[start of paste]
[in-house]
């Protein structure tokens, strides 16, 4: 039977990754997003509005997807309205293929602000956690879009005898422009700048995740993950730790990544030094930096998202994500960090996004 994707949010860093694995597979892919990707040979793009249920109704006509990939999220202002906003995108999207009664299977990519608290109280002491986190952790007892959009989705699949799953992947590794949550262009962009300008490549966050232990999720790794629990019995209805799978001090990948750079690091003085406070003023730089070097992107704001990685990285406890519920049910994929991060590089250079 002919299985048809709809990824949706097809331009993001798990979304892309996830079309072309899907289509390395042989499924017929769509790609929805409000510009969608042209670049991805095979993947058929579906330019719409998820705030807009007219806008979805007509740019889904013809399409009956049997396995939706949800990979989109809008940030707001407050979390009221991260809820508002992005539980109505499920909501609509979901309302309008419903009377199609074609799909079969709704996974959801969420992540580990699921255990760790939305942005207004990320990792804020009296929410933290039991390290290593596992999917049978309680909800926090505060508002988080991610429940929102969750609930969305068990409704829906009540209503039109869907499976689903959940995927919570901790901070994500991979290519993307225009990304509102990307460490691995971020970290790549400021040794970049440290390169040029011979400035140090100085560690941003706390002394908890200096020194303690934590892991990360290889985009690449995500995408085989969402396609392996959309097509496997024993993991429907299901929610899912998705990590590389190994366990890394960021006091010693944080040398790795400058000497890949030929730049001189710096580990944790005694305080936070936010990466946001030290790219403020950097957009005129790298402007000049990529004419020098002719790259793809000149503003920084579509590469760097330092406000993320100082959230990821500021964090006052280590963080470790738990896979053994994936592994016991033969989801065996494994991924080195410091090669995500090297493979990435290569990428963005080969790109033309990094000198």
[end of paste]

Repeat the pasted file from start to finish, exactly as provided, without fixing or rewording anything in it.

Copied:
[in-house]
């Protein structure tokens, strides 16, 4: 039977990754997003509005997807309205293929602000956690879009005898422009700048995740993950730790990544030094930096998202994500960090996004 994707949010860093694995597979892919990707040979793009249920109704006509990939999220202002906003995108999207009664299977990519608290109280002491986190952790007892959009989705699949799953992947590794949550262009962009300008490549966050232990999720790794629990019995209805799978001090990948750079690091003085406070003023730089070097992107704001990685990285406890519920049910994929991060590089250079 002919299985048809709809990824949706097809331009993001798990979304892309996830079309072309899907289509390395042989499924017929769509790609929805409000510009969608042209670049991805095979993947058929579906330019719409998820705030807009007219806008979805007509740019889904013809399409009956049997396995939706949800990979989109809008940030707001407050979390009221991260809820508002992005539980109505499920909501609509979901309302309008419903009377199609074609799909079969709704996974959801969420992540580990699921255990760790939305942005207004990320990792804020009296929410933290039991390290290593596992999917049978309680909800926090505060508002988080991610429940929102969750609930969305068990409704829906009540209503039109869907499976689903959940995927919570901790901070994500991979290519993307225009990304509102990307460490691995971020970290790549400021040794970049440290390169040029011979400035140090100085560690941003706390002394908890200096020194303690934590892991990360290889985009690449995500995408085989969402396609392996959309097509496997024993993991429907299901929610899912998705990590590389190994366990890394960021006091010693944080040398790795400058000497890949030929730049001189710096580990944790005694305080936070936010990466946001030290790219403020950097957009005129790298402007000049990529004419020098002719790259793809000149503003920084579509590469760097330092406000993320100082959230990821500021964090006052280590963080470790738990896979053994994936592994016991033969989801065996494994991924080195410091090669995500090297493979990435290569990428963005080969790109033309990094000198």